Just months before he was accused a second time of sexually harassing a subordinate, former Parking Authority Executive Director Vincent J. Fenerty gave substantial raises, and in some cases promotions, to five top-earning employees at the authority, including a woman he was later accused of harassing.
Ultimately all would play some role in Fenerty's harassment case, which initially ended with Fenerty still in his job, but stripped of his ability to hire, fire, and promote people. His accuser asked that he not be dismissed.
The raises, all effective on the same date, amounted to about $20,000 to $30,000 a person over 18 months. First came a 6 percent increase in April 2015, which put the employees in line for a second, automatic 6 percent boost in April 2016, plus two cost-of-living adjustments of 2.5 and 3 percent. Fenerty's own salary increased about $17,000. The authority said Fenerty's increases were due to three cost-of-living adjustments.
Reached by telephone last week, Fenerty refused to offer a rationale for the raises.
“I can’t comment on anything that happened at the authority when I was there because I’m retired,” Fenerty said. “The authority has to handle what happened and answer for what happened there.”
PPA spokesman Marty O’Rourke said that the raises were not standard, but that he did not know why they were given. “They were the decision of the executive director,” O’Rourke said.
The five employees who received raises declined to speak to a reporter. O’Rourke issued statements on their behalf that said the raises came with added responsibilities.
It remained unclear in some cases what those added responsibilities entailed. The authority’s general counsel, Dennis Weldon, received raises totaling $30,000 and an additional title, first deputy director. He said his new title came with “greater legal oversight and responsibility,” but he offered no explanation of why it exceeded what already fell to him as the authority’s ranking legal officer.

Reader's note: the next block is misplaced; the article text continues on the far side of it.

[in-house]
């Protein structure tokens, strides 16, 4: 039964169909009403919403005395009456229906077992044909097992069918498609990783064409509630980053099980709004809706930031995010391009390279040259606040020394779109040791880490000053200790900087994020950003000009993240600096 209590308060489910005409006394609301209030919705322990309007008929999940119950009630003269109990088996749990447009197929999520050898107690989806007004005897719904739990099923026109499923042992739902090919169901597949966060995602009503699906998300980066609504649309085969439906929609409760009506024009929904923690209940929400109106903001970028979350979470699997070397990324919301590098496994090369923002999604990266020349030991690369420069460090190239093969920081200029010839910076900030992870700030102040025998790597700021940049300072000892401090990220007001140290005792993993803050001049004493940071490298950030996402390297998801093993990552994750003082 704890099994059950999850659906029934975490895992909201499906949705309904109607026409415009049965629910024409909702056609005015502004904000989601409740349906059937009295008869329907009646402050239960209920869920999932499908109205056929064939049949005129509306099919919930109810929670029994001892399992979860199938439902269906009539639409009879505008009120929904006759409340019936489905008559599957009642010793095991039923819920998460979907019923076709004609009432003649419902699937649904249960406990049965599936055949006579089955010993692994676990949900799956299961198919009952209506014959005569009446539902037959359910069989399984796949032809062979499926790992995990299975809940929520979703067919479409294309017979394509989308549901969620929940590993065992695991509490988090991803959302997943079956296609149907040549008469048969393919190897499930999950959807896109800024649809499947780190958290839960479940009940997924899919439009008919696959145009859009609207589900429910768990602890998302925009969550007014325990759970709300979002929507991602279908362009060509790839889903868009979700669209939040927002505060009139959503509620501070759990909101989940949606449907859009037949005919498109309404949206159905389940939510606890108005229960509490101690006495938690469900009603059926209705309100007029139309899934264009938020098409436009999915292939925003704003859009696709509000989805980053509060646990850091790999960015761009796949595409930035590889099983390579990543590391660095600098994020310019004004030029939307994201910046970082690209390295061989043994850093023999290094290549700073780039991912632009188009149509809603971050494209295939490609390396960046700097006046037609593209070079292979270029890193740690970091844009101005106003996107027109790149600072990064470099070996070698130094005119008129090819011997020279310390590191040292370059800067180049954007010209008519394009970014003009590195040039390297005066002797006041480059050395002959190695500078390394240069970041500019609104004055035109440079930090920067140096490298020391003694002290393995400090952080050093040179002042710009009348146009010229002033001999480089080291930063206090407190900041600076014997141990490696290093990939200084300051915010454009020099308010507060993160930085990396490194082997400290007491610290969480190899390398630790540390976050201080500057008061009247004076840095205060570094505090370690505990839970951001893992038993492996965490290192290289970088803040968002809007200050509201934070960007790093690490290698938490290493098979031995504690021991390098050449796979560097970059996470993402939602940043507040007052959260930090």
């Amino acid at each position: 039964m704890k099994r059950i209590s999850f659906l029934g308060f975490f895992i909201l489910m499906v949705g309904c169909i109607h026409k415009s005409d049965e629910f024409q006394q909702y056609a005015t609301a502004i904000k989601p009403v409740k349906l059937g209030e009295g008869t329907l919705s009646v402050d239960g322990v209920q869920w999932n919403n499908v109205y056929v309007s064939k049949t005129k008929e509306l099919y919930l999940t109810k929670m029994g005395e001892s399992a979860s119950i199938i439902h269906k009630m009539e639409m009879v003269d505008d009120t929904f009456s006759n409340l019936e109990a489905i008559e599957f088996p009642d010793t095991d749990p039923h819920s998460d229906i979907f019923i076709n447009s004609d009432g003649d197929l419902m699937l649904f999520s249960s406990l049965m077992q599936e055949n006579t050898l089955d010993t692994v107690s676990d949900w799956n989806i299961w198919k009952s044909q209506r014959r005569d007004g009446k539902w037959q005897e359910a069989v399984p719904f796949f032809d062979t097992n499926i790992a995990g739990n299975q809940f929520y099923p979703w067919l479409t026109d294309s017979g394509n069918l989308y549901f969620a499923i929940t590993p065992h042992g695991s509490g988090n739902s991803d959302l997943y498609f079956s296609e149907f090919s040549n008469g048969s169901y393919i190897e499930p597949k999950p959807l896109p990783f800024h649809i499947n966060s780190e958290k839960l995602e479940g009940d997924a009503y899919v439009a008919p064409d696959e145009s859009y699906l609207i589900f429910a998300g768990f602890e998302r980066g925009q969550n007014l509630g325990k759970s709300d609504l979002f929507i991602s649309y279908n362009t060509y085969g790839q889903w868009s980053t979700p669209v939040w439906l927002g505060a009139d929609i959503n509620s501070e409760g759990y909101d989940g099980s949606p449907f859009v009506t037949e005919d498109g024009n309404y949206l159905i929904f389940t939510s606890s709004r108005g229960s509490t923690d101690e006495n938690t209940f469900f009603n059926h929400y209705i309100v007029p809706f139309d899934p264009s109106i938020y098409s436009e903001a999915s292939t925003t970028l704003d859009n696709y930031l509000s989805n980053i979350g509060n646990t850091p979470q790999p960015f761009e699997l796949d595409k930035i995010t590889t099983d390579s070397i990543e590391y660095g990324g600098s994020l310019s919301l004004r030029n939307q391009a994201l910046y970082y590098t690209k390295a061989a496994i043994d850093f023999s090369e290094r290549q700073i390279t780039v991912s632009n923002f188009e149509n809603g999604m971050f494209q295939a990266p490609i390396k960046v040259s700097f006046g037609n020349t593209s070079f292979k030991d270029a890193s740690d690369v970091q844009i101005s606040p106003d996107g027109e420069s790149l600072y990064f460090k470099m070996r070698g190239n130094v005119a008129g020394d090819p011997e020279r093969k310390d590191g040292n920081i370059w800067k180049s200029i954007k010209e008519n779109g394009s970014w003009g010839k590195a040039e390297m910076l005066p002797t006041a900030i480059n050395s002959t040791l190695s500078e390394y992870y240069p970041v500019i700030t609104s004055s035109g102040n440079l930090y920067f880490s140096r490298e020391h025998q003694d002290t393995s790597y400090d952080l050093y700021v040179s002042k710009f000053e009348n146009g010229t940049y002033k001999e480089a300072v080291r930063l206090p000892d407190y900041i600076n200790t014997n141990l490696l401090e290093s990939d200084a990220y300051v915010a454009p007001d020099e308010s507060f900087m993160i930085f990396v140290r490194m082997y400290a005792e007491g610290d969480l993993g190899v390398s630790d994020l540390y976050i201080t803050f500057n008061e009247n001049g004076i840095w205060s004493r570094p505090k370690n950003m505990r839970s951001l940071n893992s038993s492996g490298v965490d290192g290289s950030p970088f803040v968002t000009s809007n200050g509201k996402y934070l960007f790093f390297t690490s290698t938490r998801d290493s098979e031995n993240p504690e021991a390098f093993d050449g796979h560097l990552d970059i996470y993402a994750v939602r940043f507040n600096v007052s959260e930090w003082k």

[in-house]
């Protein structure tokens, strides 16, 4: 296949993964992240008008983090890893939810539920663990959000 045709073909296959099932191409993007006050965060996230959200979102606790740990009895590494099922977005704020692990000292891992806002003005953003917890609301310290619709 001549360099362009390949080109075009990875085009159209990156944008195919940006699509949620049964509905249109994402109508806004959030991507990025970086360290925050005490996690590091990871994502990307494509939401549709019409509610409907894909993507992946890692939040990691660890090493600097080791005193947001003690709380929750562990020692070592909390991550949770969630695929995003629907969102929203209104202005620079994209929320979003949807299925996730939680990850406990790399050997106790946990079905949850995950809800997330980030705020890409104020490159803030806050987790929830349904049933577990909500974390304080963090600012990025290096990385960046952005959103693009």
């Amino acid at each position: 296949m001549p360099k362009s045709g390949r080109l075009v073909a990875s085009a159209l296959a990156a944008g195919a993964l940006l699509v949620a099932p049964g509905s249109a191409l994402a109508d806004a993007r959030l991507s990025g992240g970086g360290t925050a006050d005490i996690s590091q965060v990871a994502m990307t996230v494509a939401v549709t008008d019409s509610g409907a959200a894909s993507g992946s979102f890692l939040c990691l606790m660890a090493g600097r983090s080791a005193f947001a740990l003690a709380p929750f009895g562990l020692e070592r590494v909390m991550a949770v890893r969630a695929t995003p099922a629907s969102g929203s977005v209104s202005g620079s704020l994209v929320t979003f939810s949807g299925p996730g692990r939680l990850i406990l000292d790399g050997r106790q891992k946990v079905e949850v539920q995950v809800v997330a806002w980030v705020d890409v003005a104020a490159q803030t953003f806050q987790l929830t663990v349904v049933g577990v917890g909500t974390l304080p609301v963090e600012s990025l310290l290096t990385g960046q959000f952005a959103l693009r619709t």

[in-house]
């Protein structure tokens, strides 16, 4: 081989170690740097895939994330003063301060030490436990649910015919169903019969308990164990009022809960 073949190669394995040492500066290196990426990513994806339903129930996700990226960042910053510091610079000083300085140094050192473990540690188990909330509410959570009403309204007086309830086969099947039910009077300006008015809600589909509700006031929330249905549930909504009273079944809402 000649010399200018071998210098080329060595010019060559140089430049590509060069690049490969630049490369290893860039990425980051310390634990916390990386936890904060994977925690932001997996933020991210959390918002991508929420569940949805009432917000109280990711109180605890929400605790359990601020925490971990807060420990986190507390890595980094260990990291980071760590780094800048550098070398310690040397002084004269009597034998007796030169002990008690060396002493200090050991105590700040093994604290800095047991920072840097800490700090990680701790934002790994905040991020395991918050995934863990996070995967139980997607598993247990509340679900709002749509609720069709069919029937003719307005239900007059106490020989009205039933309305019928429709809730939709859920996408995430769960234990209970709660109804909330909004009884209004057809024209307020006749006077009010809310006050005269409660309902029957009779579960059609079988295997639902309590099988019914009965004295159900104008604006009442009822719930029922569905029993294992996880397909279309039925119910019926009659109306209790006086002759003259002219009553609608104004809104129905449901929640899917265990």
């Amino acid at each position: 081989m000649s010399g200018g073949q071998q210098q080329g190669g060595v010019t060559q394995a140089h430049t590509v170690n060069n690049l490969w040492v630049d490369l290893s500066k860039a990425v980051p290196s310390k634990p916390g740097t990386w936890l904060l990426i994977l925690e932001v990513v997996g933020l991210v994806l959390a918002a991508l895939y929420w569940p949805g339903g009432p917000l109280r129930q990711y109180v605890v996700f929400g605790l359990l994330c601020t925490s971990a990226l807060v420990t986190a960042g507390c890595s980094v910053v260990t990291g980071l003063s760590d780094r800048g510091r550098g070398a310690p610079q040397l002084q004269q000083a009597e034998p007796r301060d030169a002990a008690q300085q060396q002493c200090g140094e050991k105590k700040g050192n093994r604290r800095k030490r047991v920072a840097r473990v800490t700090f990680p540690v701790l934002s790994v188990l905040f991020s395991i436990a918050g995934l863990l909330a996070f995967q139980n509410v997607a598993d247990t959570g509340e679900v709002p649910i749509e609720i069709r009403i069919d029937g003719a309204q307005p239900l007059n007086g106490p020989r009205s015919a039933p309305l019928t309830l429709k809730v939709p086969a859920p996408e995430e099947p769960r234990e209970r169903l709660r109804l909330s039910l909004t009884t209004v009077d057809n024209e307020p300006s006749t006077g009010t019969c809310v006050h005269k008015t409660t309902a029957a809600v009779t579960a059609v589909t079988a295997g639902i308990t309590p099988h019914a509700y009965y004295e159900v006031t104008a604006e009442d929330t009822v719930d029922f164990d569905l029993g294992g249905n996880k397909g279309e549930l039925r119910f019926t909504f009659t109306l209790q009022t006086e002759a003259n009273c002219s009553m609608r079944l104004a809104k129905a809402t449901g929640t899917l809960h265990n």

Fenerty, a 33-year veteran of the authority, resigned in September after two sexual harassment cases, one in 2006 and the other in 2015, became public.
His troubles were precipitated in June 2015 when Sue Cornell, senior director of administration, reported enduring two years of harassment, inappropriate touching, and unwanted advances by Fenerty.
The PPA board initially decided to let Fenerty keep his job but under increased scrutiny. That was until a second woman told the Inquirer that she had also been harassed in the early 2000s and was offered a $150,000 settlement, which she declined. Confronted with two now public scandals, Fenerty resigned in September 2016.
The promotions and raises, which did not need to be approved by the board at the time, show the near free rein Fenerty had at the 1,100-employee agency.
“At the time, the executive director was empowered to make those decisions,” said board member Al Taubenberger, a PPA board member and City Councilman. “Those powers have been taken away from that executive director and all upcoming, further, future directors.”
The five employees who received raises are all veteran, top-earning members of the agency.
Rick Dickson and Corinne O'Connor, both deputy directors in 2015, were promoted to first deputy directors and correspondingly moved into higher pay categories. O’Rourke said Dickson replaced former first deputy Carl Ciglar, who retired in 2013 while making $166,218. O’Connor did not replace anyone. Dickson now makes $208,153 and O’Connor $196,380.
Dickson, a 32-year-employee, said in a statement that his promotion came with additional responsibilities for the engineering and design department, a four-member unit, “at a time when we were embarking on our largest capital improvement program.”
O’Connor said she was promoted “as a result of my leadership and commitment to the PPA mission.” She said her additional duties included directing a red light camera transition project and also oversight of the taxi and limo division. A source within the PPA said O’Connor had already been in charge of both since the former first deputy retired in 2013.